Burra Maluca
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And this is where it becomes apparent that I really don't have much clue about what I'm doing...

The ends *shouldn't* be exposed for the most part. Those that are at any risk of getting damp are going to be painted with bitumen. In theory, all the rest of the woodwork should stay bone-dry. We're looking for a treatment to repel insects and fungus, but ideally one that I'm happy to spend the rest of my life sleeping under.

Epoxy is ringing alarm bells in my head - sounds unnecessary, unnatural, and not really my kind of thing.

I had to google 'thermal bridge' and, from the brief bit I read, I don't think it's going to be much of a problem. The plan is to leave all the beams and rafters exposed to view from underneath, but have them covered on top with a complete layer of sterling board (OSB?), then a layer of insulation, then the roof tiles. The sterling board isn't exactly my first choice, but we had to balance up budget, availability, and making things easy to do.

Here's a photo of the old timbers before we removed them, so you have a better idea what we're working with.

 
Brian Knight
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That looks like a fun project. I wouldnt worry too much about what I say here as things can get needlessly complicated in a hurry. Looks like you are in a west coast climate which is pretty dry compared to mine. I probably wouldnt worry about the borax but preserving the ends that are exposed to the exterior is a good idea.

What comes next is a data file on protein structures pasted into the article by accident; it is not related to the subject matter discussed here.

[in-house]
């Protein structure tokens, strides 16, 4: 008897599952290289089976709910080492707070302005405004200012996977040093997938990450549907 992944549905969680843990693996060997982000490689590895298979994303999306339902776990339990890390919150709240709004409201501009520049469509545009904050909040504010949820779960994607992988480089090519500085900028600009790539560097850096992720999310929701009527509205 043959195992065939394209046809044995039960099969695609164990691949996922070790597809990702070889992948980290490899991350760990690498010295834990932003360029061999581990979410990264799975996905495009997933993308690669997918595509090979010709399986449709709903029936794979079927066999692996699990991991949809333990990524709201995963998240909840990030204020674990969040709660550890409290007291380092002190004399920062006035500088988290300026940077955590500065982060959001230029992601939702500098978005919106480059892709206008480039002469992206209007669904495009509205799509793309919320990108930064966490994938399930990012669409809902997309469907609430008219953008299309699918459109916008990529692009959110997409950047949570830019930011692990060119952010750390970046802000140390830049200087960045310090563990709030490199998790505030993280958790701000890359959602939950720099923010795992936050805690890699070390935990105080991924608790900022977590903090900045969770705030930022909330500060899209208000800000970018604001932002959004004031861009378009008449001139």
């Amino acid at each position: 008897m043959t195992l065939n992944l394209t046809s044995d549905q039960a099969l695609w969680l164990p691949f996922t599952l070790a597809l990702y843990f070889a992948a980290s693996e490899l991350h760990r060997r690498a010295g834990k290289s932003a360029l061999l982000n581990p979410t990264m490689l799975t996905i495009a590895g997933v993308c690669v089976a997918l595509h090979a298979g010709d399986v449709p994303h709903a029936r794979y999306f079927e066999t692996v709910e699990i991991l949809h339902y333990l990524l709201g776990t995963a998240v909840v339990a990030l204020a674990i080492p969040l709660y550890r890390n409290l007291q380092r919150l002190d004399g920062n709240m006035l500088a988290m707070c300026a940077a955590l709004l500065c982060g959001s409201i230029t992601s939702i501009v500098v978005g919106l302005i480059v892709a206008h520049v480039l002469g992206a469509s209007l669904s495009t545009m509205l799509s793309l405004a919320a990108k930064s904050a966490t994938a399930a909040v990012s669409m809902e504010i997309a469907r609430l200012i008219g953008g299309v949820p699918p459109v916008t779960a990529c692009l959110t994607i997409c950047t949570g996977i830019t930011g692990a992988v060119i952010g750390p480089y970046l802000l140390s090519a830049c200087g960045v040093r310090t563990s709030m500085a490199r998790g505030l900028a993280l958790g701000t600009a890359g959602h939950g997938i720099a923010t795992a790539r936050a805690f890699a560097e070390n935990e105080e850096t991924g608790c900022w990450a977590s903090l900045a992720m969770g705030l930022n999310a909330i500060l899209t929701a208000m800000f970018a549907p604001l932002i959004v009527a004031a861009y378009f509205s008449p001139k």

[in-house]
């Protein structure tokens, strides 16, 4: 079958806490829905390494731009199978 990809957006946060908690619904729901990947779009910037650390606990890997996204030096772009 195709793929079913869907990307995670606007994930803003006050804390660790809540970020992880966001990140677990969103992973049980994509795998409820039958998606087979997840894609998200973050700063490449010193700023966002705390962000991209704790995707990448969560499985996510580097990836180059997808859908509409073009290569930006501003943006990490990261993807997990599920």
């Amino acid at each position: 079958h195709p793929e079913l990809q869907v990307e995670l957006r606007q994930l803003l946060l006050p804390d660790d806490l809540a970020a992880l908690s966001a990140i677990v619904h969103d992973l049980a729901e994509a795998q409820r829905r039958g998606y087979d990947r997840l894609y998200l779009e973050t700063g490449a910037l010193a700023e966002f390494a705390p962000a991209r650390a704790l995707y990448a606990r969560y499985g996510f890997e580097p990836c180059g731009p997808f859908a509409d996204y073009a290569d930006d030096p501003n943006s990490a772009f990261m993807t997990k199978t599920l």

I dont know much about doing this with Bitumen but I would question its appearance and longevity. True, Epoxy can be nasty stuff but it could have a lower environmental impact than numerous bitumen applications and would mean lower maintenance too. If they are completely covered by the roof, youre probably right that it may be overkill to use CPES and epoxy for this application.

The thermal bridging is probably only something to worry about if you use fossil fuels for heating and cooling. However, reducing thermal bridging would also mean using less firewood if thats your fuel source. By having your insulation above your rafters, you would be surprised at how much energy the rafters transport outside the building envelope if they are carry through to the outside.
 
Judith Browning
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We used borax to kill any existing termites , fungus and mildew and any other insects lurking in the wood but now that we have everything dry there is probably no need to treat again. Our house had been sitting empty uncared for for about ten years when we bought it and had some serious termite damage that was due to water getting into the walls and floor sills. We dried it out and are gradually treating under the floor with borax to make sure the chewing has stopped.
 
Janet Reid
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Is borax the poison that is used that goes back to the queen?
How often should it be used?